According to a new study out of Australian National University’s Research School of Psychology, one-in-five Australians surveyed weren’t aware preventative treatment for migraines are available from their GP.

Dr Stephanie Goodhew surveyed 229 students and found significant knowledge gaps, even among those that experience migraines, meaning many are unnecessarily living with the devastating symptoms, unaware of the treatment options available.

Almost 5 million Australians experience migraines, which can cause headaches of varying degrees and may also be accompanied by sensitivity to light, sound and nausea. Triggers can include stress, diet and hormonal changes, as well as family history.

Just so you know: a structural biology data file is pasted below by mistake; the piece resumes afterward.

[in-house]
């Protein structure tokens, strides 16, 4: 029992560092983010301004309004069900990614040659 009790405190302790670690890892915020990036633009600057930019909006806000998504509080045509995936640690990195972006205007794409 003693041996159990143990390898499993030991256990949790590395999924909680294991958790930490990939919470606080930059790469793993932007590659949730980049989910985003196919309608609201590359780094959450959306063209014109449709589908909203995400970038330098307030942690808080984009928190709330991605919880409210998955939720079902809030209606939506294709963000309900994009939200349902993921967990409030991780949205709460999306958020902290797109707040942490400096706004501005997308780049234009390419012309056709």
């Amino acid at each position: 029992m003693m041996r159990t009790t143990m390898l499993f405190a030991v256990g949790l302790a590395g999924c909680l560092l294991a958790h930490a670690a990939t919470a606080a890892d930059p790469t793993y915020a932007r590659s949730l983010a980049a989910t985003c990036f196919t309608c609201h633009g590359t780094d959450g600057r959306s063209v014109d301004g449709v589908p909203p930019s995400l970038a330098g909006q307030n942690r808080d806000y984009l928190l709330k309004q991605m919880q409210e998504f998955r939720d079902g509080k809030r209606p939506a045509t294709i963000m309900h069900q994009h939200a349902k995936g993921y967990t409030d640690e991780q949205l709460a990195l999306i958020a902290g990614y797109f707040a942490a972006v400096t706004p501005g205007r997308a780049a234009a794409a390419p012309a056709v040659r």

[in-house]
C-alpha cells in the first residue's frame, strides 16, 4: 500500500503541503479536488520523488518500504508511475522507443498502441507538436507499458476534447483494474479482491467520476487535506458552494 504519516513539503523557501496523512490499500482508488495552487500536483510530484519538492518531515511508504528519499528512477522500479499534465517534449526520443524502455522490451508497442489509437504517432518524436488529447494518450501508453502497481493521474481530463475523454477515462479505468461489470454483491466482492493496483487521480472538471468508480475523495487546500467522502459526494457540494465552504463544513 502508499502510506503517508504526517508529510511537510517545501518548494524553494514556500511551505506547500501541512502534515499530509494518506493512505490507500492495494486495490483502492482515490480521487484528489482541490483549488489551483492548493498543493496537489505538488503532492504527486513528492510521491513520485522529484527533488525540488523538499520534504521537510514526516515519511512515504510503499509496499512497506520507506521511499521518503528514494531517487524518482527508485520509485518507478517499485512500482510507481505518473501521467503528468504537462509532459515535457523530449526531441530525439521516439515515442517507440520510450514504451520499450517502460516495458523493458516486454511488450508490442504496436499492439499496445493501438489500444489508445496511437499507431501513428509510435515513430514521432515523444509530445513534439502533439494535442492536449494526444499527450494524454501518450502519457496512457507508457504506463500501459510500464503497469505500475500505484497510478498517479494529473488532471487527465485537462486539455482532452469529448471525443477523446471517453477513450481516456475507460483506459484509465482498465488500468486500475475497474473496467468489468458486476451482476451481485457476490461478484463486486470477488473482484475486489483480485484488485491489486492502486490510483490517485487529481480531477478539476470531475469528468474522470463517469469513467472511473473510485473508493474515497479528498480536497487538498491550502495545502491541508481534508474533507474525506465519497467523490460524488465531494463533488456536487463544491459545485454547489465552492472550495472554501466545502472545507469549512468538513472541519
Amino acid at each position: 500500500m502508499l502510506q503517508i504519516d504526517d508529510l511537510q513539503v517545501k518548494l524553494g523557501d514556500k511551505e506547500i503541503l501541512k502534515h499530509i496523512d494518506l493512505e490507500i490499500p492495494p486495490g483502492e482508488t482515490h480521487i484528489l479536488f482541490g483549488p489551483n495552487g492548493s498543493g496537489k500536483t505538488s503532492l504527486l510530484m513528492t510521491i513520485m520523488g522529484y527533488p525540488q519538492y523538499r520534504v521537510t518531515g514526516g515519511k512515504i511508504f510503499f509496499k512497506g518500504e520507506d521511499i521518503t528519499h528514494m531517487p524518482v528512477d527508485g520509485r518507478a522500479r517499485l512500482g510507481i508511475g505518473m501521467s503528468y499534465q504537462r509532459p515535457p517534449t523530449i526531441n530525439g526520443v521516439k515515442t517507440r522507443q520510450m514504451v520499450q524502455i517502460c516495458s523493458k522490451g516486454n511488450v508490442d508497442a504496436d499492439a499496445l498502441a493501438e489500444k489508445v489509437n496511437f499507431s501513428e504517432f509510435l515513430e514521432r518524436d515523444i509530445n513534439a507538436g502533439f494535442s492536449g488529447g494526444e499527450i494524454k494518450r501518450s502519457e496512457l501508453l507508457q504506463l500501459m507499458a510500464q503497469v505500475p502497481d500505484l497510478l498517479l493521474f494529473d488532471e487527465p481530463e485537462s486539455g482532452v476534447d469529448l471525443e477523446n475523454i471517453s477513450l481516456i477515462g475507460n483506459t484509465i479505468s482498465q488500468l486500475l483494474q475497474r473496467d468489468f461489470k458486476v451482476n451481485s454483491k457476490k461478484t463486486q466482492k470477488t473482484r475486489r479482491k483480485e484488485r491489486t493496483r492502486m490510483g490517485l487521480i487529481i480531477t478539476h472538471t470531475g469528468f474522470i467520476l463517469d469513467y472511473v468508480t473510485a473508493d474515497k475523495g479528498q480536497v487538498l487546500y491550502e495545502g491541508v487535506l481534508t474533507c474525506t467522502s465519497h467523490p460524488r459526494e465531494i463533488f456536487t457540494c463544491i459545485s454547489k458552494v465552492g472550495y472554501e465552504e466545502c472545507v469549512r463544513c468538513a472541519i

Many people misconceive migraines as a bad headache; however, this is not the case. Headaches are only one symptom of migraine and can last anywhere between a few hours to a few days.

Migraine headaches can be debilitating, often resulting in intense, throbbing pain, making it difficult for individuals to perform day-to-day tasks. This can have significant impacts not only on the individual’s physical health, but also in the form of high medical costs, time off work and reduced productivity at work.  

The study highlights the urgent need for more targeted public health campaigns to improve both awareness and understanding of migraines, as well as the availability (and necessary precautions) of treatment options for the condition.